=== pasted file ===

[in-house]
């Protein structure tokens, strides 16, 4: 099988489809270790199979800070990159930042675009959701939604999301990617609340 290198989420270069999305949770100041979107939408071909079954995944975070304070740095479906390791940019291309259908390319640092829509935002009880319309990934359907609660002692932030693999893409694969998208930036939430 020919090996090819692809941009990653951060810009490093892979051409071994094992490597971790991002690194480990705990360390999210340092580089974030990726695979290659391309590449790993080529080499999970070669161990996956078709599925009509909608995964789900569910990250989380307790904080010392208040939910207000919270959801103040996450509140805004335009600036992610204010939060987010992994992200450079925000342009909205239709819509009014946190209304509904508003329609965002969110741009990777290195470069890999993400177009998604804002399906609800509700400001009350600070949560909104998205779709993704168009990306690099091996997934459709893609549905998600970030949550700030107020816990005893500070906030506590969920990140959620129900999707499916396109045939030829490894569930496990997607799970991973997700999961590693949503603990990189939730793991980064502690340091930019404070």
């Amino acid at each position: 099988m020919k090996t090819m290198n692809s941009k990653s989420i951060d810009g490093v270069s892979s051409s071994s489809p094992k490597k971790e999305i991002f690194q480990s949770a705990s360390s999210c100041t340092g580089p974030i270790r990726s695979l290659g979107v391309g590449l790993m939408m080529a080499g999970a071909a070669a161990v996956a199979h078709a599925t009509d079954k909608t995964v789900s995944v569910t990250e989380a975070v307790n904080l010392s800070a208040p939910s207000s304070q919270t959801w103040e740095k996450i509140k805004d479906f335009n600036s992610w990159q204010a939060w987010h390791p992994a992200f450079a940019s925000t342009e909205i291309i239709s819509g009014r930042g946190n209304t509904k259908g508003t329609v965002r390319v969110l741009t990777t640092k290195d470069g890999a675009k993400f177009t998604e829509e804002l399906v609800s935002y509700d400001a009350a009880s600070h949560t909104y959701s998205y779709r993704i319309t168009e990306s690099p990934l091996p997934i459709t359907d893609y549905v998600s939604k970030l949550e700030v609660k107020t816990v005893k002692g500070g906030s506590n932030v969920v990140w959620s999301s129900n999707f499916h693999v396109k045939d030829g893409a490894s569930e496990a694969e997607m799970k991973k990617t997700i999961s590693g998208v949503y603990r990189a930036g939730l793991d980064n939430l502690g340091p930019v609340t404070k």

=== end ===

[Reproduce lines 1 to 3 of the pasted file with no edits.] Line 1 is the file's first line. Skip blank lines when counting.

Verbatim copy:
[in-house]
């Protein structure tokens, strides 16, 4: 099988489809270790199979800070990159930042675009959701939604999301990617609340 290198989420270069999305949770100041979107939408071909079954995944975070304070740095479906390791940019291309259908390319640092829509935002009880319309990934359907609660002692932030693999893409694969998208930036939430 020919090996090819692809941009990653951060810009490093892979051409071994094992490597971790991002690194480990705990360390999210340092580089974030990726695979290659391309590449790993080529080499999970070669161990996956078709599925009509909608995964789900569910990250989380307790904080010392208040939910207000919270959801103040996450509140805004335009600036992610204010939060987010992994992200450079925000342009909205239709819509009014946190209304509904508003329609965002969110741009990777290195470069890999993400177009998604804002399906609800509700400001009350600070949560909104998205779709993704168009990306690099091996997934459709893609549905998600970030949550700030107020816990005893500070906030506590969920990140959620129900999707499916396109045939030829490894569930496990997607799970991973997700999961590693949503603990990189939730793991980064502690340091930019404070």
């Amino acid at each position: 099988m020919k090996t090819m290198n692809s941009k990653s989420i951060d810009g490093v270069s892979s051409s071994s489809p094992k490597k971790e999305i991002f690194q480990s949770a705990s360390s999210c100041t340092g580089p974030i270790r990726s695979l290659g979107v391309g590449l790993m939408m080529a080499g999970a071909a070669a161990v996956a199979h078709a599925t009509d079954k909608t995964v789900s995944v569910t990250e989380a975070v307790n904080l010392s800070a208040p939910s207000s304070q919270t959801w103040e740095k996450i509140k805004d479906f335009n600036s992610w990159q204010a939060w987010h390791p992994a992200f450079a940019s925000t342009e909205i291309i239709s819509g009014r930042g946190n209304t509904k259908g508003t329609v965002r390319v969110l741009t990777t640092k290195d470069g890999a675009k993400f177009t998604e829509e804002l399906v609800s935002y509700d400001a009350a009880s600070h949560t909104y959701s998205y779709r993704i319309t168009e990306s690099p990934l091996p997934i459709t359907d893609y549905v998600s939604k970030l949550e700030v609660k107020t816990v005893k002692g500070g906030s506590n932030v969920v990140w959620s999301s129900n999707f499916h693999v396109k045939d030829g893409a490894s569930e496990a694969e997607m799970k991973k990617t997700i999961s590693g998208v949503y603990r990189a930036g939730l793991d980064n939430l502690g340091p930019v609340t404070k």